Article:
NEW YORK Secondary aluminum alloy prices jumped May 22 following an unexpected rise in London Metal Exchange contract prices for North American secondary alloy.
More than a year after sparse trading on the LMEs North American special aluminum alloy contract (Nasaac) resulted in it losing favor among market participants, alloy makers switched gears as the spot Nasaac price jumped 3.5 cents per pound from May 19.
The jump to $1.02 per pound May 22 meant alloy producers could sell A380.1 alloy into an LME warehouse for around $1.06 per pound after factoring average warehouse incentives, with cash paid on delivery and not after 30 days as is common practice in the free market.
"This puts the street A380 price at at least $1.08 per pound. This is the first time in the 12-year history of the Nasaac that it is actually acting like a real terminal marketi.e., contract price rising in an effort to draw metal into warehouses as warehouse stocks are falling," one producer source said.
With three-month Nasaac prices trending above spot prices, alloy makers raised free-market offers to $1.08 to $1.11 per pound, although consuming die casters were able to secure A380.1 in a range of $1.06 to $1.07 per pound May 22, up 2 cents from $1.04 to $1.06 per pound May 19.
Market participants offered varied views on why Nasaac prices are soaring.
"We have seen an increase in demand from die casters that were subsidizing their metal needs with Nasaac production that is pushing prices higher on 380. Nasaac prices are up because inventory continues to fall and the liquidity of the contract is terrible," a second producer source said. "Nasaac has driven the prices down for the last two years, and we have been waiting for the reversal or for the contract to just go away."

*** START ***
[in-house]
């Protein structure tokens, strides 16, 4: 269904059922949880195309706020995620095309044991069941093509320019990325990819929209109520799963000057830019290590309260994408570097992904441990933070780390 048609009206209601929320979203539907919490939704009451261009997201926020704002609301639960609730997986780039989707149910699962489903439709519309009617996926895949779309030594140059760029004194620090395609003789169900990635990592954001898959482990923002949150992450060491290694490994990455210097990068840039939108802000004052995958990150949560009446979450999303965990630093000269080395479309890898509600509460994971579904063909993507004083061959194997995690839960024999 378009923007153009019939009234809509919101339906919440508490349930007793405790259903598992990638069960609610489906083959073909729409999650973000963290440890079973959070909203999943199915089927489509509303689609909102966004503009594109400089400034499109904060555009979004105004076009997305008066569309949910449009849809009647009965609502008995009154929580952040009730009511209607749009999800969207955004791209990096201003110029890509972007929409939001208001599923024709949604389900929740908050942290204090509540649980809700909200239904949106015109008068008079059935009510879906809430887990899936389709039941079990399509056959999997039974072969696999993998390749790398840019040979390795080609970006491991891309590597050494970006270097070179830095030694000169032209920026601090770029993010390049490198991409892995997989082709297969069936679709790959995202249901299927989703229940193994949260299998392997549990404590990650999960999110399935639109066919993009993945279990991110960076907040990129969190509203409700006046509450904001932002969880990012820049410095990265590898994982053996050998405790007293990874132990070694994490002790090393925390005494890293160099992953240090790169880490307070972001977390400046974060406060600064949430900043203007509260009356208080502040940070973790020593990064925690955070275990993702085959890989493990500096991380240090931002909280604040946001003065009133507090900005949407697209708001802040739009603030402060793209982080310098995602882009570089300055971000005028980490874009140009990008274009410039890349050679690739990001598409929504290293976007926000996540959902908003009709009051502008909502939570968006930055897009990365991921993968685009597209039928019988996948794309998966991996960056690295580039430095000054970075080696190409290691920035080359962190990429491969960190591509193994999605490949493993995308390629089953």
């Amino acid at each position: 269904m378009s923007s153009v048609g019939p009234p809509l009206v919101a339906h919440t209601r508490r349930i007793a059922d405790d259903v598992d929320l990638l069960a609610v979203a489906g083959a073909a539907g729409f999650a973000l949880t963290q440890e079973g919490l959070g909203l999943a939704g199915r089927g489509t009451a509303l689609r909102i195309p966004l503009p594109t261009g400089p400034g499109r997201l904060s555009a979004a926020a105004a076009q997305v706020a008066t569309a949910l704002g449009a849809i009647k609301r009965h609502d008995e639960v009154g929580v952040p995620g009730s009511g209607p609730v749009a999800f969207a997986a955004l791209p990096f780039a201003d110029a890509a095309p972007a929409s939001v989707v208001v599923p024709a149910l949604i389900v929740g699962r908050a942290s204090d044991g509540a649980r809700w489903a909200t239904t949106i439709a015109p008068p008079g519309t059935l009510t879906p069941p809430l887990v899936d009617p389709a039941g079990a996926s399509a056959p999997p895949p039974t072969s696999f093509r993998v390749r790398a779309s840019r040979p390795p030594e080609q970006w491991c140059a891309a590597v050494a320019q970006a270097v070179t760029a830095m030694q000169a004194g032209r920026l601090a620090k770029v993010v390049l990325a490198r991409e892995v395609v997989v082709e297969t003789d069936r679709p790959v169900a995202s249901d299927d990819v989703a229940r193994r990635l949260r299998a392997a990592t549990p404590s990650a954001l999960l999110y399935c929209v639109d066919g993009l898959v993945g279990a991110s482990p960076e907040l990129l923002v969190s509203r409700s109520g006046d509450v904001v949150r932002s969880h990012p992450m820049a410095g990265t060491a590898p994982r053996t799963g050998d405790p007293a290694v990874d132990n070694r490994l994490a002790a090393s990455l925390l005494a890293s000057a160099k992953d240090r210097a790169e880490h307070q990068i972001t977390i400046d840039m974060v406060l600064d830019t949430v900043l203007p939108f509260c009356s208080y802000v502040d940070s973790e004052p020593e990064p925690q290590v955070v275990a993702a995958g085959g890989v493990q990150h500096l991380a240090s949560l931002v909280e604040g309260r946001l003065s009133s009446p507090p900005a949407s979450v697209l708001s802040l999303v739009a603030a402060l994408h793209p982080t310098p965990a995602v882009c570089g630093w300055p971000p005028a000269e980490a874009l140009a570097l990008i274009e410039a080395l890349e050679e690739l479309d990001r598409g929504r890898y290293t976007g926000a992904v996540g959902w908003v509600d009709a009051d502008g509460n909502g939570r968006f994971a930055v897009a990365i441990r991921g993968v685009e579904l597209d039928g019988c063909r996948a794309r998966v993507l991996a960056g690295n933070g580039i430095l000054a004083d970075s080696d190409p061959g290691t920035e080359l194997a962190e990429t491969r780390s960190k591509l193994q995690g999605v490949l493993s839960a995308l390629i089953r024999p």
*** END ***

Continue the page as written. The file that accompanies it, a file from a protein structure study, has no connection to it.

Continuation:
Other alloy makers said that a stronger Nasaac was just one of many factors driving free-market secondary alloy prices.
"Im at $1.09 (per pound) on 380. Silicon is over $1.40 per pound and transportation costs are through the roof. If folks are happy at $1.05 (per pound), all I can say is more power to them," a third producer source said.
A fourth producer echoed the sentiment. "I have been and will continue to quote and sell at the $1.08 (per pound) level. I know there are brokers and traders selling below that, but I dont consider them my competition," he said. "If you add the drama surrounding the Nasaac, I dont understand why anyone would sell below $1.06 or $1.07 (per pound)."
A suddenly attractive Nasaac market also helped prop up prices for other alloys such as 319.1, which inched a penny higher to $1.09 to $1.11 per pound, while low-copper alloys such as A360.1 and A413.1 also gained a penny.
"Nasaac is in play again and driving 380 prices up, which will move other alloys up as producers shift from making 319, 356 and 413 to making 380. This might be the start of a significant run up since Nasaac warrants have gone from a high of 245 million pounds to 40 million pounds," a fifth producer source said.
A sixth producer source said that a fundamental shift was occurring in the market. "We have had several calls for 380 quotations today. I believe the jump in Nasaac pricing and the slightly stronger primary situation is propping up 380 and other secondary alloys. Time of course will tell if momentum has swung back to the upside or we are experiencing a dead cat bounce," he said.